By John Ross Source: China.org.cn Published: 2016-5-17
There has recently been a major increase in economic and diplomatic exchanges between China and Central and Eastern Europe. In March, Xi Jinping paid the first state visit by a Chinese president to the Czech Republic. In April, Poland`s Foreign Minister Witold Waszczykowski visited Beijing and specifically underlined the importance of China`s "Belt and Road" initiative. As Poland is the largest economy in Eastern Europe after Russia, the Polish government`s conclusions are worth looking at.
Polish Foreign Minister Witold Waszczykowski makes a speech at the Chinese Academy of Social Sciences on April 26, 2016. [Photo by He Shan/China.org.cn]
Foreign Minister Waszczykowski analyzed: "With regard to the economic aspect of EU-China contacts, I would single out the Chinese Belt and Road Initiative as the most promising platform for cooperation between Europe and the People`s Republic of China. Poland has high hopes for this major initiative…. The Belt and Road introduces a new dimension into Europe-Asia relations. If the initiative succeeds, it will work out a new formula for a strategic relationship between our two continents…"
Slawomir Majman, president of the Polish Information and Foreign Investment Agency, similarly analyzed China and Poland`s major common opportunities: "China`s initiative to strengthen the economy along the Silk Road is very much in our interest, because Poland is interested in operating in the Euro-Asia region, with our trade and investment, we are very interested to be much more active in Pakistan, Azerbaijan, Turkmenistan, and all the countries along the Silk Road." Consequently: "Why not develop arm in arm with Chinese partners."It is therefore worth analyzing what lies behind these recent developments, and taking a realistic look at both the potential and any possible problems in relations between China and Central and Eastern Europe.
Since the end of Communism, Eastern and Central Europe experienced drastic fragmentation. In 1989 there were eight Communist countries in Eastern Europe and the former USSR. By 2015 there were 27 internationally recognized ones. The former USSR went from 1 state to 15, Yugoslavia from one to five (six if the disputed status of Kosovo is included), and Czechoslovakia split in two.
The outcome has been dominance by Russian economic influence among individual East European states. Russia`s 2015 GDP of $1,325 billion at current prices is 69 percent of the former USSR and 5 percent larger than the whole of the rest of Eastern Europe outside the former USSR put together. Russia also dominates logistical aspects of the Belt and Road initiative. Goods can pass from China almost to the borders of Eastern Europe and vice versa exclusively on Russian territory. There are alternative routes via Central Asia but these involve several different states. The latter does not pose any great problems at present, as China has good relations with the Central Asian states of the former USSR, but strategic planning must always take into account possible negative developments which could create uncertainty in the future. However, China`s relationship with Russia firmly anchors the logistics for connecting China to Eastern Europe via the Belt and Road.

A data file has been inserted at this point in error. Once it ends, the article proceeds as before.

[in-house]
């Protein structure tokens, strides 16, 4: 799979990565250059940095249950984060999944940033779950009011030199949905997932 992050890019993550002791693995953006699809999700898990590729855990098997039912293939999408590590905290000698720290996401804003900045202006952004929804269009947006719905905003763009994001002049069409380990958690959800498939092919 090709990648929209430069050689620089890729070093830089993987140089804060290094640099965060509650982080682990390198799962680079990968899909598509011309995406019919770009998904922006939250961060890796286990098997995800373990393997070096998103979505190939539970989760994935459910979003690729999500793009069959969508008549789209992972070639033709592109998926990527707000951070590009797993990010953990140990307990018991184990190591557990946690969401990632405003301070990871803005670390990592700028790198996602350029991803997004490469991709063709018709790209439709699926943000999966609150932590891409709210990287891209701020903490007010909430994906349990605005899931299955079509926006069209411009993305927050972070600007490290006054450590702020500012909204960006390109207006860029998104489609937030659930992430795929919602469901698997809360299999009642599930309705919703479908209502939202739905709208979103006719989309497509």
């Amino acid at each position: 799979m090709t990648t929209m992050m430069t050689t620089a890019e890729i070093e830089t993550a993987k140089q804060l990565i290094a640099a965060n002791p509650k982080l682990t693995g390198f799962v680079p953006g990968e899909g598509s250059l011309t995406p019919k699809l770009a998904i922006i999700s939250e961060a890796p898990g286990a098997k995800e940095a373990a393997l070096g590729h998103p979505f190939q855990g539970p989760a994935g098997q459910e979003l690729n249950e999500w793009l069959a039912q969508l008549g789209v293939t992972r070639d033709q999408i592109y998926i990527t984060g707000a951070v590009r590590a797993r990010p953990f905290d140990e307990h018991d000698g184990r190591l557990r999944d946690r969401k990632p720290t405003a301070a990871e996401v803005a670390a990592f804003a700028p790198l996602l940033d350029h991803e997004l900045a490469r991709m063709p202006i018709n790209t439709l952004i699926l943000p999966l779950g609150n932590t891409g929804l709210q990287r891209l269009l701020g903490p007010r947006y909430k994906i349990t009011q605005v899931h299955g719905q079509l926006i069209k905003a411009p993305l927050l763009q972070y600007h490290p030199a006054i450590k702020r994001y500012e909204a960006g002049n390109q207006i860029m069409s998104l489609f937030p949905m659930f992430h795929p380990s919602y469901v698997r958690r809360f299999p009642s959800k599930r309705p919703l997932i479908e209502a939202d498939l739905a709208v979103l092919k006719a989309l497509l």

If Russia forms a firm land bridge for China with Eastern Europe, Poland is the key state in Eastern and Central Europe outside the former USSR – having 34 percent of the population and 38 percent of the region`s GDP – as shown in the Table 1. This far exceeds any other state. Excluding Albania, whose population is less than 3 million, Poland also has had the region`s most rapid economic growth – greatly aided by budget transfers from the European Union. It is for this reason that the strong support given by Poland to the Belt and Road initiative is so significant.
Given that geopolitical relations between Poland and Russia are at present not favorable, the fact that Poland is not allowing such complications to get in the way indicates the great economic importance Poland is attaching to its relationship with China .
The reason Central and East European states are now paying major attention to China is clear. Immediately following 1989 their focus was almost exclusively on the EU in terms of hopes for membership and for economic growth. But since the 2008 international financial crisis, growth in most of Western Europe within the EU has been slow. Taking a five-year average, to remove the effect of short term fluctuations, recent average EU GDP growth has only been 1.0 percent and only 0.6 percent in the Euro area. It has therefore become important for Central and East European states to establish economic relations with more rapidly growing regions – and China is the world`s most dynamic major economy.
For China the attractions of Central and Eastern Europe are also evident. The IMF recently noted: "Economies in central, eastern and south-eastern Europe (CESEE) are poised to overtake the continent`s traditional economic powerhouses like Germany and France in terms of rate of growth … robust growth continued in most central and south eastern European economies… despite problems plaguing wider Europe such as deflation in the euro zone." The IMF predicted Eastern and Central European growth this year at 3-4 percent compared to 1.6 percent for the Euro area.
Very firm economic fundamentals therefore underpin China and Eastern Europe`s recent increase in mutual contact despite the considerable distances and geopolitical complications involved.
The author is a senior fellow with the Chongyang Institute for Financial Studies at Renmin University of China.